Keeping Face by Harry Dwinell explores the truth behind how we respond when asked “How are you?" through the use of photography and mirrors. We are offered a glimpse into the minds of subjects facing the effects of the pandemic. The images remind viewers of our shared experiences and normalize admitting that we are not okay.

Tiffany Huang’s animation How Was Your Day? follows a health worker's struggle to remain an outwardly functioning member of society who is falling apart internally. After long days of emotionally and physically masked work, it becomes impossible to unmask even in safe spaces online.

#LolMood is a collection of 10 short videos by Kezia Velista that explores the disembodiment between our digital bodies, how we present ourselves online, and the expression of our internal emotions. Through the investigation of a smartphone, Velista opens up a discussion on the performative aspects of social media such as TikTok, Twitter, and Instagram.

Anna Kroll and Chloe Engel’s performance piece I Want to Be explores the verbal descriptions of a fictional space and the physicality of interactions through emotional states. Each room is created with the intention of being destroyed, as it is often necessary to destroy in order to create.

The City That Slept by Campana, Chiu, Khan, Lee, Omar, Raz, and Wu uses Zoom's virtual space to showcase their disorienting experiences during the COVID-19 pandemic. It is a video montage inspired by the exquisite corpse, a surrealist method used to create collective and interpretative art. This work serves as a glimpse into each person's day-to-day routine through a plethora of activities as a means of coping in these times of uncertainty, where "normal" has become an elusive conviction.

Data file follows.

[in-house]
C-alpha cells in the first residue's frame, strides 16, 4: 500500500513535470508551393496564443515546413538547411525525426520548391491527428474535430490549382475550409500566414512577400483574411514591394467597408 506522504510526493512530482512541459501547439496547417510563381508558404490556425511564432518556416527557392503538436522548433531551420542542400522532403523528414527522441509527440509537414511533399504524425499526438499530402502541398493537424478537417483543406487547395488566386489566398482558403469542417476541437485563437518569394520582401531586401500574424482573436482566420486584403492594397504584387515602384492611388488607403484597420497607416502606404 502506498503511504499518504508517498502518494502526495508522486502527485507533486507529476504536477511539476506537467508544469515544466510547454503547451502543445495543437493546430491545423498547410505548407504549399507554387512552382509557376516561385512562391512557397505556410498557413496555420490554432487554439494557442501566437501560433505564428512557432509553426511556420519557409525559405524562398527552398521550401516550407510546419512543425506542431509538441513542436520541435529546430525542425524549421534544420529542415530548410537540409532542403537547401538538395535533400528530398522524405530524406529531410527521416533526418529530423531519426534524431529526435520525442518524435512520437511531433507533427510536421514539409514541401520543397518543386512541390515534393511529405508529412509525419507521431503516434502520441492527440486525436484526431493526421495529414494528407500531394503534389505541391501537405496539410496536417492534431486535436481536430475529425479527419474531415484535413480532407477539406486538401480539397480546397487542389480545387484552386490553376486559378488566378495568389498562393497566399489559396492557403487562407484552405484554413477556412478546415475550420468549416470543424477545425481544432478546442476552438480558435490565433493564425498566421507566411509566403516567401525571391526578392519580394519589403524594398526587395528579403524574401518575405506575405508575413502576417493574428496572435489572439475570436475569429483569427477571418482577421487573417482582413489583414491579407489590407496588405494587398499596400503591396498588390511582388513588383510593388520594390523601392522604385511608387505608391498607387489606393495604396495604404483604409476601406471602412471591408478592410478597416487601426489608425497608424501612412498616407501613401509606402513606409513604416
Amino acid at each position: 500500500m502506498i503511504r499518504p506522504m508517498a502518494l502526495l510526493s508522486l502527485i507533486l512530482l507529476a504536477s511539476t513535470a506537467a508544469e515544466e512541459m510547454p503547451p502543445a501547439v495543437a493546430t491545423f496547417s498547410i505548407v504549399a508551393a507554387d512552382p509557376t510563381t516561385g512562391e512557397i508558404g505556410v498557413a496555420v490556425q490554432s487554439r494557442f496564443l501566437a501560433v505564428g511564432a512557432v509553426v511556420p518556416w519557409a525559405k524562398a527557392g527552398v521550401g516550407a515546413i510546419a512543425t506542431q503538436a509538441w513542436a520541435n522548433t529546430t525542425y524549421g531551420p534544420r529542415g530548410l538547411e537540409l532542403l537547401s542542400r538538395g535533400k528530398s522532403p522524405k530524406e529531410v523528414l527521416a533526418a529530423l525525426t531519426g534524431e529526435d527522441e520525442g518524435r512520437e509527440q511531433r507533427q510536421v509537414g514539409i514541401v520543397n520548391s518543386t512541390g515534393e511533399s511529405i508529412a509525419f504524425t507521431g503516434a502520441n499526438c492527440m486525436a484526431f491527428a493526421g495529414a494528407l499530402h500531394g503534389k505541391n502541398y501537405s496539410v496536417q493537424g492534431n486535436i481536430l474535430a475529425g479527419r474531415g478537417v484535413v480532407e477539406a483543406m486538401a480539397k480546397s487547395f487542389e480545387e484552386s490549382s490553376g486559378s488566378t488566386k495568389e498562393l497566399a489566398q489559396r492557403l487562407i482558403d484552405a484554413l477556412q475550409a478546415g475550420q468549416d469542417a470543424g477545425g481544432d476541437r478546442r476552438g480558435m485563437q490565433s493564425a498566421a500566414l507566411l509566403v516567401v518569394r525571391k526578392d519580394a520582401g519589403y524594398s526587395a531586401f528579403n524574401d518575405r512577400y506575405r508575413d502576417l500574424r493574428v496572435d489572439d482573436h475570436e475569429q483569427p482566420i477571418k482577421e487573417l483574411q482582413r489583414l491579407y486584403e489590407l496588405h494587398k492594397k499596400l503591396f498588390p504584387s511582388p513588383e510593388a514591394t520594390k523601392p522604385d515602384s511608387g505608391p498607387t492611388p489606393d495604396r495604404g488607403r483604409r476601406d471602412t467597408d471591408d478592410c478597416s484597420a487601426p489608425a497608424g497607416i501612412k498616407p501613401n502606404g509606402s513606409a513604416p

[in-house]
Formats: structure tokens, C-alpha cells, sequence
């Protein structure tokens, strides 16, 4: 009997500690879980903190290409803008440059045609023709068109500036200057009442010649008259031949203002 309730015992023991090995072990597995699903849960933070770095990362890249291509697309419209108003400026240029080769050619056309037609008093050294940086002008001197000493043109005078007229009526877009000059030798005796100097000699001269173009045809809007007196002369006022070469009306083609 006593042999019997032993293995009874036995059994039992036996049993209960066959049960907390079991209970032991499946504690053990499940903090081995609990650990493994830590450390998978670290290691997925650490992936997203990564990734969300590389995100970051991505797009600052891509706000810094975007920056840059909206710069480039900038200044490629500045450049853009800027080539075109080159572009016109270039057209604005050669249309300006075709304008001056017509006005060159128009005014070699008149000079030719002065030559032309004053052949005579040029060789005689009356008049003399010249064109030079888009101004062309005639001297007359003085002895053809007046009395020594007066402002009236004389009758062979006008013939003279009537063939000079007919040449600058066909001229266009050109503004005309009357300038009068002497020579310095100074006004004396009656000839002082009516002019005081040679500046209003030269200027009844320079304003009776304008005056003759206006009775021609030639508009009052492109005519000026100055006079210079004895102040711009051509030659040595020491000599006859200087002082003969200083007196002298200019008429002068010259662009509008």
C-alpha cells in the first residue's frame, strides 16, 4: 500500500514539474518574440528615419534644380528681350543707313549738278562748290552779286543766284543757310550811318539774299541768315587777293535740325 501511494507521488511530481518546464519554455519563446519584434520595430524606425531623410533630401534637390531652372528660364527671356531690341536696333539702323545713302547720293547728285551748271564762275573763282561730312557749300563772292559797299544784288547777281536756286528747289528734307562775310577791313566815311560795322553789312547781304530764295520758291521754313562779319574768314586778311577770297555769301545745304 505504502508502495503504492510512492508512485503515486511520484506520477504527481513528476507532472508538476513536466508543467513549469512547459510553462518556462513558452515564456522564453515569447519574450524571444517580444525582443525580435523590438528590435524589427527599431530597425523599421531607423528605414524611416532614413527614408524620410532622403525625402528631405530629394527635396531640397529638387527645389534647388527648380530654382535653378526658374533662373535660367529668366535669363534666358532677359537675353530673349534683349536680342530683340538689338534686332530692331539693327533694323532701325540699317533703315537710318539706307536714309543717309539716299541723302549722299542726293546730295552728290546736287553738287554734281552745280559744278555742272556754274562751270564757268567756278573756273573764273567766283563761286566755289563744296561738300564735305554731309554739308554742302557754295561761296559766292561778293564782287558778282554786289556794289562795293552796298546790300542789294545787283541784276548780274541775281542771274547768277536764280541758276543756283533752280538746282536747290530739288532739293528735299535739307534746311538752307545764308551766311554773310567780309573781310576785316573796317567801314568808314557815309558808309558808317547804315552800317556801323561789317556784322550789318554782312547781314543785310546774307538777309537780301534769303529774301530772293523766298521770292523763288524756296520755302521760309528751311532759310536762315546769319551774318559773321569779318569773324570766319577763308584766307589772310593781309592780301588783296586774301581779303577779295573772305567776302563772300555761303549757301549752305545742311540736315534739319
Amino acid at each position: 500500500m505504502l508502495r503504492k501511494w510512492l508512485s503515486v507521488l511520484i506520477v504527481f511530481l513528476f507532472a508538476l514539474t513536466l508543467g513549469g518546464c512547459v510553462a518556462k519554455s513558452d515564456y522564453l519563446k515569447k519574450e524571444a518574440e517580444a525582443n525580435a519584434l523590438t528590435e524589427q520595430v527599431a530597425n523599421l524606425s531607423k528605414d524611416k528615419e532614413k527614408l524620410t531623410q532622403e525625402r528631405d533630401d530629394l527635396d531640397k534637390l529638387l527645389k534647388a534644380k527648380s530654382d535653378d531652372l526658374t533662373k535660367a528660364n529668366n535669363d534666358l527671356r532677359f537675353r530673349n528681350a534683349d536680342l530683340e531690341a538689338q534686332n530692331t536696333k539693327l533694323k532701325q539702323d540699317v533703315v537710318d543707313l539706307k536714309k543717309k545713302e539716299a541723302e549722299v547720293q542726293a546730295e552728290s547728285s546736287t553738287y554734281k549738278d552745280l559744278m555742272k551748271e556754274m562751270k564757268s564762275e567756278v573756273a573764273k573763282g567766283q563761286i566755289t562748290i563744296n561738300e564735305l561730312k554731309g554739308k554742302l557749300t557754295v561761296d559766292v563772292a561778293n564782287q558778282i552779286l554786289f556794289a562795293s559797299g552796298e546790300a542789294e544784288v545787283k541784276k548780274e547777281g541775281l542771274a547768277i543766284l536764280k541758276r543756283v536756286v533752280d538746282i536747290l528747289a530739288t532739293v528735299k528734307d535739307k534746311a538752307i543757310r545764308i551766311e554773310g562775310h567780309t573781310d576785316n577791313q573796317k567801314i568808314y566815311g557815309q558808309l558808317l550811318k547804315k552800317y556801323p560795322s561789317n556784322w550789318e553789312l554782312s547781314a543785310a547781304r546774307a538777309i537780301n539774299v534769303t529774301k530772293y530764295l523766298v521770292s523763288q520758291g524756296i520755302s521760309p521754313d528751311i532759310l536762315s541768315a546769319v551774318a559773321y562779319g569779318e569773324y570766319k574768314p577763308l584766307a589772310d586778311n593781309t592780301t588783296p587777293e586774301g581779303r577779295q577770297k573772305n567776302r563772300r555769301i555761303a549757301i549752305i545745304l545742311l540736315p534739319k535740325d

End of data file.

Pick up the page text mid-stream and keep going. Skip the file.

In The Hedgehog's Dilemma, Nathan Harper confronts visitors with constructed virtual bodies that share their own names, encouraging an unexpected connection between the visitor and the originator of these Sonic the Hedgehog OCs: a shared identification in an anonymous digital universe.

Voidopolis is a digital performance on Instagram by Kat Mustatea that uses an algorithm to wipe humans out of stock photographs. Mustatea explores the ideas of disembodiment within the digital space. What is the human form after numerous iterations online? What is lost in algorithms? What do we remember from social media posts?